She-Ra Costume Build

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Build and write-up by Brittany Doran.

Hey guys, its Britt! Here’s how I made my EVA foam armor She-Ra cosplay!

I grew up watching She-Ra cartoons and I always loved the character. Lately, I’ve seen some amazing Wonder Woman costumes where the cosplayers add awesome armor pieces. I was inspired by this to make a battle armor version of She-Ra.

After gathering reference images, I sketched out some ideas.


Bill helped me make a bracer template from my forearm. We wrapped my arm in plastic wrap, then added duct tape. After marking where the seam lines should go, Bill cut the template off my arm. I then laid the template on a cutting mat and took a picture to use in Inkscape. I created a vector file and printed it out on normal paper to check the scale on my arm.

My original plan was to hand cut some detail into the forearm pieces. You can get detail lines in foam by lightly cutting the surface with an X-ACTO knife and then heating it with a heat gun. However…

Around this time, Bill finally got a laser cutter!!! There are many materials that can’t, or shouldn’t, be laser cut, but EVA foam can! (As long as you have the proper ventilation.) We did some small tests and discovered the right speed and only used 1% power to engrave 3mm craft foam. Inspired by this useful tool, I drew a vector of Swift Wind for the bracers.


Even at 1% power, the engraving almost went all the way through the 3mm craft foam. I brushed Barge onto thin, non-stretchy cloth and the backs of the bracers. After sticking the two materials together, I cut out the cloth and had sturdier versions of the bracers!

I did the same vector and laser process with the boot tops and chest piece. The boot tops are 6mm craft foam, so we tested the laser settings again to get a good cut. I always made sure to test the size of each piece by printing the templates on normal paper, cutting them out and taping them together before using the laser.


The chest piece got some flat thumb tacks added to look like rivets or some kind of “attachment”. The joint is really held on the inside by a nylon webbing strap.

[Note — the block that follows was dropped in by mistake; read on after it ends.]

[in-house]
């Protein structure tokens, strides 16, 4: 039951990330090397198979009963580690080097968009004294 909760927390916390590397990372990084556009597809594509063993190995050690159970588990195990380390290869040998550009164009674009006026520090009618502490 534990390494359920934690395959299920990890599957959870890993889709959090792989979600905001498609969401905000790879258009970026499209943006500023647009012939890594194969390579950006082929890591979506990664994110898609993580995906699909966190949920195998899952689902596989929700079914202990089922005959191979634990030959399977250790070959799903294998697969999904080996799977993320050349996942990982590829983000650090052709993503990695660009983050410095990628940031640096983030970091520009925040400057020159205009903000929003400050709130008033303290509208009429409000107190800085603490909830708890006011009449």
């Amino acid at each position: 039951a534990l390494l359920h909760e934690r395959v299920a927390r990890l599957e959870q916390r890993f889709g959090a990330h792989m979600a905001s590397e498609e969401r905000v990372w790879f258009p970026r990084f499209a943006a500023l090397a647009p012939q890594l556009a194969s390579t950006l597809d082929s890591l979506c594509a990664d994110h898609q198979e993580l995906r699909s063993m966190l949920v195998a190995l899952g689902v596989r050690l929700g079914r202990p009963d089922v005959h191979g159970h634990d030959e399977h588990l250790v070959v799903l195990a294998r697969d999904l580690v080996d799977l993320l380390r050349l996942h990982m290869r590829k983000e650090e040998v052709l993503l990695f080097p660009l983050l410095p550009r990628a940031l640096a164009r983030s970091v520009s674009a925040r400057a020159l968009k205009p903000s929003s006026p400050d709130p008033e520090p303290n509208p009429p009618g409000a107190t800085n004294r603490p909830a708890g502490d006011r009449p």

I wanted to keep She-Ra’s wingaling crown design close to the original. I made a template, then cut out the wing pieces a little bigger where the seams would overlap. I used 6mm foam and sanded the edge with a Dremel and a sanding disc bit, then sanded with 220 grit sandpaper to get a curved bevel. I used Barge to glue the pieces together. The structure was a little bendy, so I super glued plastic styrene to the back.


The overlapping shoulder pieces were made the same way. Silver Sharpies are great on dark color craft foam to mark where you’re going to add Barge.


I made the belt from 3mm foam and the hip armor out of 6mm foam and sanded the edges. I hot glued the belt to nylon webbing, which acts as my real belt. The back of the belt has a quick-release buckle.


I made a back to the belt that works as a cellphone pouch! Sanding blocks stood in for my phone as I glued the two pieces together.


Every piece got heat formed with a heat gun, which also helps prepare the foam for sealing.

I wanted to make sure all the armor pieces fit correctly before sealing the foam, so I added the straps and velcro with hot glue. I covered the straps and velcro in masking tape so they wouldn’t get paint on them. Bill’s Foamsmith eBooks were a huge help with this project.


I stitched thread through a few “fake” straps of craft foam. These got hot glued to the hidden nylon webbing structure.


For sealing the foam, I ordered White Plasti Dip and Vintage Gold Metallic Plasti Dip. The white costs less, so I gave all my armor pieces four coats of white Plasti Dip, which used four cans. Then the metallic pieces got two coats of Antique Gold and the white pieces got two more layers of white Plasti Dip.